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Plot: lesbian hitwomen face off against each other. A cop is caught in the crossfire.

Every director needs a muse. Roger Vadim had Brigitte Bardot and Jane Fonda. Mario Imperoli and Silvio Amadio shared a muse in Gloria Guida. Luciano Ercoli had Nieves Navarro. Sergio Martino had Edwige Fenech. Lucio Fulci had Catriona MacColl. Jess Franco had Soledad Miranda and later Lina Romay. Joe D’Amato had Laura Gemser. Hong Kong exploitation mogul Jing Wong on the other hand had Chingmy Yau, who was not only his muse but also his mistress. Yau had been starring in various capacity in Wong movies since 1988 but it wasn’t until Naked Killer that she was given her own production. While it never quite reaches the pomp of God Of Gambers (1989) and its sequel nor channeling the sheer derivative efficacy of High Risk (1996), Naked Killer is every bit as much a valentine to Yau as it is a preamble to have Chingmy entangled in various risqué positions and flattering outfits. Naked Killer might not be Jing Wong’s best offering, but in the English-speaking world it’s certainly his most remembered.

Allegedly made in response to Yukio Noda’s Zero Woman: Red Handcuffs (1974) with Miki Sugimoto, Jing Wong conceived Naked Killer as a Hong Kong action take on the Paul Verhoeven erotic thriller Basic Instinct (1992) while director Clarence Ford aimed for a contemporary take on Intimate Confessions of a Chinese Courtesan (1972), itself a HK variant of The French Sex Murders (1972). What Naked Killer actually looks like, at least most of the time, is a stylish erotic take on Luc Besson’s La Femme Nikita (1990). If Jess Franco’s psychotronic sleaze epic Vampyros Lesbos (1971) was reimagined as a ‘90s HK action movie it would probably look something like this. Naked Killer ostensibly spawned an unrelated parallel franchise with Raped By An Angel (1993) (passed off as Naked Killer 2 in some territories, despite having no connections to the original) carrying over various cast and crew, and becoming a lucrative franchise of its own, spawning 5 installments from 1993 to 2003. Wong, ever the philistine, would revisit the lesbian hitwomen concept to increasing diminishing returns again in Naked Weapon (2002) with Maggie Q and Naked Soldier (2012) with Jenn Tse but neither came close to the enduring cult appeal of Naked Killer. For better or worse Naked Killer brought Category III to Europe and North America at large.

Up, front, and center of Naked Killer is Chingmy Yau Suk-Ching, the fairer half of one of HK cinema’s most recognizable power couples, who competed in the 1987 Miss Hong Kong beauty pageant, but withdrew under the guise of health issues after controversial allegations of plastic surgery on her chin arose. The veracity of the allegations seem to have never been substantiated. Yau was one of the leading ladies of Hong Kong cinema in the 1980s and early 1990s. She frequently worked with exploitation mogul Jing Wong. Having played good girl roles prior to her excursion into trash with Wong, Yau became one of the Hong Kong’s biggest sex symbols of the decade. There’s something strangely poetic (or romantic) about Wong, then a married man, casting his mistress in many of his productions of the time. Yau might have been the decade’s HK sex symbol but she refused, like her contemporary Amy Yip, to do full nudity as to not limit her career options. Wong on his part goes to ridiculous lengths to show as much of Yau as possible but also goes out on a limb to never fully expose her. Over the course of a decade-long career, spanning 55 movies, Yau was nominated three times for Best Actress at the Hong Kong Film Awards. Not just for respectable fare as I'm Your Birthday Cake (1995) and Hold You Tight (1998), but also for Naked Killer. In 1999 Chingmy Yau retired from acting and married Hong Kong fashion designer Shum Ka Wai, founder of fashion manufacturer I.T, with whom she has three children. Yau has been known for her charitable work and her eldest daughter Shen Yue recently modeled for UNICEF and has expressed no interest in entering showbusiness.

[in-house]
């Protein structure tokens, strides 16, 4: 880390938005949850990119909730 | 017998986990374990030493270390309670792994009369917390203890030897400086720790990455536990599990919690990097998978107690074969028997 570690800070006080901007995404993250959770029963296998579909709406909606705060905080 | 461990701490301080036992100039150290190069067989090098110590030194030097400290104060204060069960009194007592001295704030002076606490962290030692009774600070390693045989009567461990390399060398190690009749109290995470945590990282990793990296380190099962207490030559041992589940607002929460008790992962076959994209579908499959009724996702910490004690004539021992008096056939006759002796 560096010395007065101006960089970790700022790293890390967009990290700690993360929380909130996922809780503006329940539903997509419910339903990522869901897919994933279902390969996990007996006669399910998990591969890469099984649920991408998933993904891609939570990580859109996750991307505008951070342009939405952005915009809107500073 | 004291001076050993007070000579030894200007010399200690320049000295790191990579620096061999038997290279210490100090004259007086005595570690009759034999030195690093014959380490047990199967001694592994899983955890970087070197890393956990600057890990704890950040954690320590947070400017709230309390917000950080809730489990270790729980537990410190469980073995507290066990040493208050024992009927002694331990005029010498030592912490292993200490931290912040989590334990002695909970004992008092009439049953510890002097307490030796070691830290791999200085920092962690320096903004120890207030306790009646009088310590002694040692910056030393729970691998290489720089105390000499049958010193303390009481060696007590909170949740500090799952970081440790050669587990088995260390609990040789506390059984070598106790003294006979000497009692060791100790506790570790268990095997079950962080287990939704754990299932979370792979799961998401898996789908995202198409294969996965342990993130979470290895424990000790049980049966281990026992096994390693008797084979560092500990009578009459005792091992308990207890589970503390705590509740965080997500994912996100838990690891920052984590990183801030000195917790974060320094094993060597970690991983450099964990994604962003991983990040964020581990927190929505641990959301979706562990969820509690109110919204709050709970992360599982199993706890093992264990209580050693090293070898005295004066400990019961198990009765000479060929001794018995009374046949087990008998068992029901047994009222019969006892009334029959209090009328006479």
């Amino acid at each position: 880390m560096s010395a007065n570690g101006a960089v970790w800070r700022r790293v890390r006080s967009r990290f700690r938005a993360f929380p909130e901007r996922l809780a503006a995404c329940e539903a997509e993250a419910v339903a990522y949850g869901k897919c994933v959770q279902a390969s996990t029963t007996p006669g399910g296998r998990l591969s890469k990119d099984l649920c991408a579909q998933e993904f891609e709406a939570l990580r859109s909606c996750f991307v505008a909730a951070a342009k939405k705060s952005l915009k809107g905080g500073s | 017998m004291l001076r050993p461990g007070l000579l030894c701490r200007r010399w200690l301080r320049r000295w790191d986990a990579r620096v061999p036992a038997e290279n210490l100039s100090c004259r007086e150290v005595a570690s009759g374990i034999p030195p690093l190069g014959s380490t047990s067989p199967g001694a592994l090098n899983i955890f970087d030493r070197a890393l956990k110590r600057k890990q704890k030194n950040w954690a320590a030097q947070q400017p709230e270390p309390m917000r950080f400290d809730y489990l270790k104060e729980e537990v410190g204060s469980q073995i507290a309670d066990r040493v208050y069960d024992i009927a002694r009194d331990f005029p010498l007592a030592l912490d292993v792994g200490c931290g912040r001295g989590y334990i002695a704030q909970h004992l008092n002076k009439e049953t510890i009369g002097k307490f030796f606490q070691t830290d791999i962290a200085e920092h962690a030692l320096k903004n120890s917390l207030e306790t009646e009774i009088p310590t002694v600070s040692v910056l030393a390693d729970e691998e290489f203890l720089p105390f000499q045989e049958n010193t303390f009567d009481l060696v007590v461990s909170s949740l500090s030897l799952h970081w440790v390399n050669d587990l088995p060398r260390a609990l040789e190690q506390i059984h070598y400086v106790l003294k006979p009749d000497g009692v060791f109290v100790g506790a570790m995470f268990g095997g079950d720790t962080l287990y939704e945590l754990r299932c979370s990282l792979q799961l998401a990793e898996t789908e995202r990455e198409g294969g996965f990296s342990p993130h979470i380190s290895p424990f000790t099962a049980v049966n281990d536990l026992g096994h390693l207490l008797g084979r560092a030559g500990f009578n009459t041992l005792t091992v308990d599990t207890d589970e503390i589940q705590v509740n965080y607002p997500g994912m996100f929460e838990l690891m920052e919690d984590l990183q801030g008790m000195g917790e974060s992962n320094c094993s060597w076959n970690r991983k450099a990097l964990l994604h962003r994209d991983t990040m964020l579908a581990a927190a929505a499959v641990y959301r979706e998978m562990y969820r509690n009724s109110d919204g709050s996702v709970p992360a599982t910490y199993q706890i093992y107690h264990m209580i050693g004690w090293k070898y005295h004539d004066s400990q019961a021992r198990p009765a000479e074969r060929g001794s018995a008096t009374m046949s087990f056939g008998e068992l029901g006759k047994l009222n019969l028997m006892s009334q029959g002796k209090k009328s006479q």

A recent string of random castration murders has the Hong Kong Police Force puzzled and detective Tinam (Simon Yam Tat-Wah) is assigned the latest of such cases. With results not forthcoming and Tinam still prone to projectile vomiting after accidently killing his police officer brother and unable to handle a gun, his commanding officer (Louis Roth) orders him to get a haircut. In the salon the HKPF detective witnesses a violent altercation between a particularly aggressive hairdresser and a flirty, scandily clad female client who identifies herself as Kitty (Chingmy Yau Suk-Ching) that ends with the hairdresser being repeatedly stabbed in the groin with a pair of shears. Kitty is able to flee the premises and Tinam gives chase. Kitty uses her ample womanly charms (and the detective’s gun) to convince him to let her go without questioning or making an arrest. A courtship between the two ensues as Kitty uses his pager to remain in contact. One day Kitty comes home to find her father (Chang Tseng), a food stand owner, killed by his wife’s lover Bee (Ken Lo Wai-Kwong). Kitty retaliates by infiltrating Bee’s Triad offices and killing absolutely everybody in sight before finally putting her crosshairs on the man she chose as target all along. On her way out she takes an older businesswoman hostage to facilitate her escape. As Bee’s henchmen close in on Kitty her hostage reveals herself to be Sister Cindy (Yiu Wai, as Kelly Yao), a retired special operative, and in the 70 second shoot-out that follows both women lay waste to all of the enemy agents as well as pretty much the entirety of the parking garage.